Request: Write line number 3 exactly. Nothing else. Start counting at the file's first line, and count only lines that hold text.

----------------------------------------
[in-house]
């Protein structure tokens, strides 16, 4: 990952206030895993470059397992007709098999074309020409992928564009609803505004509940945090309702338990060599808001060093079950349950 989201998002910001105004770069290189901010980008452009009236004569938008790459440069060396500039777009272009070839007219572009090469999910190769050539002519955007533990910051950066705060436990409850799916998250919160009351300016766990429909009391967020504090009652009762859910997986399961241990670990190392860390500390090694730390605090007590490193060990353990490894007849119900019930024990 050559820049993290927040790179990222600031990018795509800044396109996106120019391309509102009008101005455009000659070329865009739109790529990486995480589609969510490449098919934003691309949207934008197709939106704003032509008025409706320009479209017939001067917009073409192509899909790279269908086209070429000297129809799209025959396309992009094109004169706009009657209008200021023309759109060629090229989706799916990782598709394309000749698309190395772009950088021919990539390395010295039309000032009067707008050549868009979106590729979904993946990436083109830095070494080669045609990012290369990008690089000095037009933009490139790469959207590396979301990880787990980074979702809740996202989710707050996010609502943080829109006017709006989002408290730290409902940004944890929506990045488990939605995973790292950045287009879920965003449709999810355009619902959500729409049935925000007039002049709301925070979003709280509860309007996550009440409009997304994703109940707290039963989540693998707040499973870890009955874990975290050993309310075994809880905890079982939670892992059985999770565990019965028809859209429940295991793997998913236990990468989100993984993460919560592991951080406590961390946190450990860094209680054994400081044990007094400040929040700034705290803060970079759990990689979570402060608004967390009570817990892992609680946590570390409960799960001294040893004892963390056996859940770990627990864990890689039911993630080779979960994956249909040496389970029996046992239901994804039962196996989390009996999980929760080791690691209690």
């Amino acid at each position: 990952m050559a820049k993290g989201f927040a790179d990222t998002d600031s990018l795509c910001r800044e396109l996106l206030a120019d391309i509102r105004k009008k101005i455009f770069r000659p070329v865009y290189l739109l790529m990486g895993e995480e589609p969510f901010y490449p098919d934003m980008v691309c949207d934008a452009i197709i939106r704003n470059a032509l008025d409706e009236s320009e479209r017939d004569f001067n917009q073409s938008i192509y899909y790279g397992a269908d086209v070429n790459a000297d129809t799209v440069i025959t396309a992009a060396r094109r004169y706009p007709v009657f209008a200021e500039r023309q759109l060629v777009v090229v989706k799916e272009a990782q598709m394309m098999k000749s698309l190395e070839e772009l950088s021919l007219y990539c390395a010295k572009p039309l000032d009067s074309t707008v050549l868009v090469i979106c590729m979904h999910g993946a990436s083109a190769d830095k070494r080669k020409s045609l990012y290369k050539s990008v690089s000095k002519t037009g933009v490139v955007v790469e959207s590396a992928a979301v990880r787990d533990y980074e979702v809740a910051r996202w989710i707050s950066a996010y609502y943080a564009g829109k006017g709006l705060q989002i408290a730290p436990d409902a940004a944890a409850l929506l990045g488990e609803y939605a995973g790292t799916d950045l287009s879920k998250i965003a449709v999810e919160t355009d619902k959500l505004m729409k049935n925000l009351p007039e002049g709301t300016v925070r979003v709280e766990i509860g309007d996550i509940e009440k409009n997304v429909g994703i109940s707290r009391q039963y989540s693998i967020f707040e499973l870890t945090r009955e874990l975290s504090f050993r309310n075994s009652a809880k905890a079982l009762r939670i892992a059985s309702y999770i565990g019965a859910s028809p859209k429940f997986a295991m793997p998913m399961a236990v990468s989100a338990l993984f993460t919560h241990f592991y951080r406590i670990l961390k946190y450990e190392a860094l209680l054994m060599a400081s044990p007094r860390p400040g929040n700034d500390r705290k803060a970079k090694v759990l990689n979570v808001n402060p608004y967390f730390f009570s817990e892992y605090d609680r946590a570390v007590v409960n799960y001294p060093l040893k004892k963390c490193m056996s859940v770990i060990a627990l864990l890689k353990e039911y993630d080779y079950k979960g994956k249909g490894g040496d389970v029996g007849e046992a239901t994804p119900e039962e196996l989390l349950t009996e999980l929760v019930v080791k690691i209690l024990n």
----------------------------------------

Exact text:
């Amino acid at each position: 990952m050559a820049k993290g989201f927040a790179d990222t998002d600031s990018l795509c910001r800044e396109l996106l206030a120019d391309i509102r105004k009008k101005i455009f770069r000659p070329v865009y290189l739109l790529m990486g895993e995480e589609p969510f901010y490449p098919d934003m980008v691309c949207d934008a452009i197709i939106r704003n470059a032509l008025d409706e009236s320009e479209r017939d004569f001067n917009q073409s938008i192509y899909y790279g397992a269908d086209v070429n790459a000297d129809t799209v440069i025959t396309a992009a060396r094109r004169y706009p007709v009657f209008a200021e500039r023309q759109l060629v777009v090229v989706k799916e272009a990782q598709m394309m098999k000749s698309l190395e070839e772009l950088s021919l007219y990539c390395a010295k572009p039309l000032d009067s074309t707008v050549l868009v090469i979106c590729m979904h999910g993946a990436s083109a190769d830095k070494r080669k020409s045609l990012y290369k050539s990008v690089s000095k002519t037009g933009v490139v955007v790469e959207s590396a992928a979301v990880r787990d533990y980074e979702v809740a910051r996202w989710i707050s950066a996010y609502y943080a564009g829109k006017g709006l705060q989002i408290a730290p436990d409902a940004a944890a409850l929506l990045g488990e609803y939605a995973g790292t799916d950045l287009s879920k998250i965003a449709v999810e919160t355009d619902k959500l505004m729409k049935n925000l009351p007039e002049g709301t300016v925070r979003v709280e766990i509860g309007d996550i509940e009440k409009n997304v429909g994703i109940s707290r009391q039963y989540s693998i967020f707040e499973l870890t945090r009955e874990l975290s504090f050993r309310n075994s009652a809880k905890a079982l009762r939670i892992a059985s309702y999770i565990g019965a859910s028809p859209k429940f997986a295991m793997p998913m399961a236990v990468s989100a338990l993984f993460t919560h241990f592991y951080r406590i670990l961390k946190y450990e190392a860094l209680l054994m060599a400081s044990p007094r860390p400040g929040n700034d500390r705290k803060a970079k090694v759990l990689n979570v808001n402060p608004y967390f730390f009570s817990e892992y605090d609680r946590a570390v007590v409960n799960y001294p060093l040893k004892k963390c490193m056996s859940v770990i060990a627990l864990l890689k353990e039911y993630d080779y079950k979960g994956k249909g490894g040496d389970v029996g007849e046992a239901t994804p119900e039962e196996l989390l349950t009996e999980l929760v019930v080791k690691i209690l024990n």